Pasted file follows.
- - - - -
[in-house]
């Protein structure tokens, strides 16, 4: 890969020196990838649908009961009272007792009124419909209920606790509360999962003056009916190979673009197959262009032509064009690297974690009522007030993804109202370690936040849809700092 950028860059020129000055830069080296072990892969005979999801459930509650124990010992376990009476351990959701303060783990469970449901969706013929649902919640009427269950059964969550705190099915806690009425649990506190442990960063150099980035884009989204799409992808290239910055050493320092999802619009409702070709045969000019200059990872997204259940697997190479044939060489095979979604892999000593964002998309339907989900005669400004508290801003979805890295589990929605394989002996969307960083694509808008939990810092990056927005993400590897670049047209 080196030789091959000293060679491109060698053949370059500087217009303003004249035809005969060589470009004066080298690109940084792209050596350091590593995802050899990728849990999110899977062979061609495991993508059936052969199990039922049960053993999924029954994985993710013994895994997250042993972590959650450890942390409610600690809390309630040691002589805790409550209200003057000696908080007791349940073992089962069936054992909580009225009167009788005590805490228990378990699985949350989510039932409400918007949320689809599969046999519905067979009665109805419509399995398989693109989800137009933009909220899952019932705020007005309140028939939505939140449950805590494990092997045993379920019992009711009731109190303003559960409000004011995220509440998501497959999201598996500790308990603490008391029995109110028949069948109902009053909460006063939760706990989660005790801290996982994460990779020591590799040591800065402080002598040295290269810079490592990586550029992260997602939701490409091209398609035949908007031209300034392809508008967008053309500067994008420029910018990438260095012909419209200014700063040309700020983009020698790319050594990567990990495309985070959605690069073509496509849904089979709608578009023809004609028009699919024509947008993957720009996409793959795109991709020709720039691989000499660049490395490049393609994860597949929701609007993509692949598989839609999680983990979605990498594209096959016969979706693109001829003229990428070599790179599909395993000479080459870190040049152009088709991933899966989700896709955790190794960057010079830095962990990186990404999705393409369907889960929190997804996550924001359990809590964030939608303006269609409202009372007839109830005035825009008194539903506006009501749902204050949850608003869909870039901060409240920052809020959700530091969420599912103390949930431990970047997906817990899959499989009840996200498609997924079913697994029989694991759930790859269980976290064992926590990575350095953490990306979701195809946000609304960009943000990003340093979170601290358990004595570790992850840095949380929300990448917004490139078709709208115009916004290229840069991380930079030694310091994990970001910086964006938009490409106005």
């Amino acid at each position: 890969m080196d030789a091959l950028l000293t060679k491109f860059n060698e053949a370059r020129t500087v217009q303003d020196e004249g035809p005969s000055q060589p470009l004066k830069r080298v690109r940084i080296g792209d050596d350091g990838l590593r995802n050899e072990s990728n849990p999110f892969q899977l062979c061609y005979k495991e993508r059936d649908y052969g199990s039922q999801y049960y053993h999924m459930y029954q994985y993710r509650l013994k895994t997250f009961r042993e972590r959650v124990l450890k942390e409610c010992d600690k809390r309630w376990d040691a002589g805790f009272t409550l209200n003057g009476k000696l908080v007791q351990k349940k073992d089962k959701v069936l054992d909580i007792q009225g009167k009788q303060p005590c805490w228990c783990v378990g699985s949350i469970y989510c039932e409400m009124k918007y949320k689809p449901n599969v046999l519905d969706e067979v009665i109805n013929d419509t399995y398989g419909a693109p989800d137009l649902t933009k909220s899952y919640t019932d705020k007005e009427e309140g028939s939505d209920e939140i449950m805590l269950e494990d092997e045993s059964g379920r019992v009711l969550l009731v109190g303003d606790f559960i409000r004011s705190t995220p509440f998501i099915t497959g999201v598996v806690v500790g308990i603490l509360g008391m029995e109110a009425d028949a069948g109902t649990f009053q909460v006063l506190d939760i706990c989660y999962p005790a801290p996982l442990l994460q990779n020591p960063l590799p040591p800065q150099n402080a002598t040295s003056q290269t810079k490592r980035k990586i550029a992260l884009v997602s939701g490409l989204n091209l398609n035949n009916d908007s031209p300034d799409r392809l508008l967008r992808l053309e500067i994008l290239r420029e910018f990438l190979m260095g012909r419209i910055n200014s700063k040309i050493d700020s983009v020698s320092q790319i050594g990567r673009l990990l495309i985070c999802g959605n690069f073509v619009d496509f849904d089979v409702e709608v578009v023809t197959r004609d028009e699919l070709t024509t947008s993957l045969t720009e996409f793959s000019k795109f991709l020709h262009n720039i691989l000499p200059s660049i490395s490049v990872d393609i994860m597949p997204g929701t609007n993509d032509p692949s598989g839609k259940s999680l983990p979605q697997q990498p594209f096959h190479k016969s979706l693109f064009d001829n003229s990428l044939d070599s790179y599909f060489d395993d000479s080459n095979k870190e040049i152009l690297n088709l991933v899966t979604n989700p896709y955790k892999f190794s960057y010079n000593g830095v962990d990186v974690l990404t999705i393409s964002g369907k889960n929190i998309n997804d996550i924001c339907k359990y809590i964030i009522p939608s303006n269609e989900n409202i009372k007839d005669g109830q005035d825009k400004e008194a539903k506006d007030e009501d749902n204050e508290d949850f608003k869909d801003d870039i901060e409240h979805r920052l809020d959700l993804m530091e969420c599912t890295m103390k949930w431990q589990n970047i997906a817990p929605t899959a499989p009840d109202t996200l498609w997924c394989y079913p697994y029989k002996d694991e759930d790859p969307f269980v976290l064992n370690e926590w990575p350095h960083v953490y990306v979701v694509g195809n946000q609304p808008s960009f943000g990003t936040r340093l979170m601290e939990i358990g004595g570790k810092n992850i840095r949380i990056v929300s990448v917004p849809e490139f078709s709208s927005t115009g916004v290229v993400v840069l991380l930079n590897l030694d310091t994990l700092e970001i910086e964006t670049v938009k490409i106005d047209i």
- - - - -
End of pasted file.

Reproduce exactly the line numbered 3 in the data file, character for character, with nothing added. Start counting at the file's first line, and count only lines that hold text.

């Amino acid at each position: 890969m080196d030789a091959l950028l000293t060679k491109f860059n060698e053949a370059r020129t500087v217009q303003d020196e004249g035809p005969s000055q060589p470009l004066k830069r080298v690109r940084i080296g792209d050596d350091g990838l590593r995802n050899e072990s990728n849990p999110f892969q899977l062979c061609y005979k495991e993508r059936d649908y052969g199990s039922q999801y049960y053993h999924m459930y029954q994985y993710r509650l013994k895994t997250f009961r042993e972590r959650v124990l450890k942390e409610c010992d600690k809390r309630w376990d040691a002589g805790f009272t409550l209200n003057g009476k000696l908080v007791q351990k349940k073992d089962k959701v069936l054992d909580i007792q009225g009167k009788q303060p005590c805490w228990c783990v378990g699985s949350i469970y989510c039932e409400m009124k918007y949320k689809p449901n599969v046999l519905d969706e067979v009665i109805n013929d419509t399995y398989g419909a693109p989800d137009l649902t933009k909220s899952y919640t019932d705020k007005e009427e309140g028939s939505d209920e939140i449950m805590l269950e494990d092997e045993s059964g379920r019992v009711l969550l009731v109190g303003d606790f559960i409000r004011s705190t995220p509440f998501i099915t497959g999201v598996v806690v500790g308990i603490l509360g008391m029995e109110a009425d028949a069948g109902t649990f009053q909460v006063l506190d939760i706990c989660y999962p005790a801290p996982l442990l994460q990779n020591p960063l590799p040591p800065q150099n402080a002598t040295s003056q290269t810079k490592r980035k990586i550029a992260l884009v997602s939701g490409l989204n091209l398609n035949n009916d908007s031209p300034d799409r392809l508008l967008r992808l053309e500067i994008l290239r420029e910018f990438l190979m260095g012909r419209i910055n200014s700063k040309i050493d700020s983009v020698s320092q790319i050594g990567r673009l990990l495309i985070c999802g959605n690069f073509v619009d496509f849904d089979v409702e709608v578009v023809t197959r004609d028009e699919l070709t024509t947008s993957l045969t720009e996409f793959s000019k795109f991709l020709h262009n720039i691989l000499p200059s660049i490395s490049v990872d393609i994860m597949p997204g929701t609007n993509d032509p692949s598989g839609k259940s999680l983990p979605q697997q990498p594209f096959h190479k016969s979706l693109f064009d001829n003229s990428l044939d070599s790179y599909f060489d395993d000479s080459n095979k870190e040049i152009l690297n088709l991933v899966t979604n989700p896709y955790k892999f190794s960057y010079n000593g830095v962990d990186v974690l990404t999705i393409s964002g369907k889960n929190i998309n997804d996550i924001c339907k359990y809590i964030i009522p939608s303006n269609e989900n409202i009372k007839d005669g109830q005035d825009k400004e008194a539903k506006d007030e009501d749902n204050e508290d949850f608003k869909d801003d870039i901060e409240h979805r920052l809020d959700l993804m530091e969420c599912t890295m103390k949930w431990q589990n970047i997906a817990p929605t899959a499989p009840d109202t996200l498609w997924c394989y079913p697994y029989k002996d694991e759930d790859p969307f269980v976290l064992n370690e926590w990575p350095h960083v953490y990306v979701v694509g195809n946000q609304p808008s960009f943000g990003t936040r340093l979170m601290e939990i358990g004595g570790k810092n992850i840095r949380i990056v929300s990448v917004p849809e490139f078709s709208s927005t115009g916004v290229v993400v840069l991380l930079n590897l030694d310091t994990l700092e970001i910086e964006t670049v938009k490409i106005d047209i």